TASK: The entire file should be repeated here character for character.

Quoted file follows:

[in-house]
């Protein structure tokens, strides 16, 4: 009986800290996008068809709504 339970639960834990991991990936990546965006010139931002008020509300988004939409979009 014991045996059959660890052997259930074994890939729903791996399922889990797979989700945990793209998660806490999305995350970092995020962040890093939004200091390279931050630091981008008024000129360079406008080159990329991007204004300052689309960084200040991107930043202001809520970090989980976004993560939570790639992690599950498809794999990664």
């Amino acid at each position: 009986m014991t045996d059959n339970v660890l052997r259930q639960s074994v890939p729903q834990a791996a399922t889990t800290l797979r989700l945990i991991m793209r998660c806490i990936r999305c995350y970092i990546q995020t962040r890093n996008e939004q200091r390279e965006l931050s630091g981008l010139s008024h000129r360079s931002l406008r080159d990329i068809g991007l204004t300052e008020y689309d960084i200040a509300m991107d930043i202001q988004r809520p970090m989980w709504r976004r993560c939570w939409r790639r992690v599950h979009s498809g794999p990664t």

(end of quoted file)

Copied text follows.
[in-house]
């Protein structure tokens, strides 16, 4: 009986800290996008068809709504 339970639960834990991991990936990546965006010139931002008020509300988004939409979009 014991045996059959660890052997259930074994890939729903791996399922889990797979989700945990793209998660806490999305995350970092995020962040890093939004200091390279931050630091981008008024000129360079406008080159990329991007204004300052689309960084200040991107930043202001809520970090989980976004993560939570790639992690599950498809794999990664």
């Amino acid at each position: 009986m014991t045996d059959n339970v660890l052997r259930q639960s074994v890939p729903q834990a791996a399922t889990t800290l797979r989700l945990i991991m793209r998660c806490i990936r999305c995350y970092i990546q995020t962040r890093n996008e939004q200091r390279e965006l931050s630091g981008l010139s008024h000129r360079s931002l406008r080159d990329i068809g991007l204004t300052e008020y689309d960084i200040a509300m991107d930043i202001q988004r809520p970090m989980w709504r976004r993560c939570w939409r790639r992690v599950h979009s498809g794999p990664t």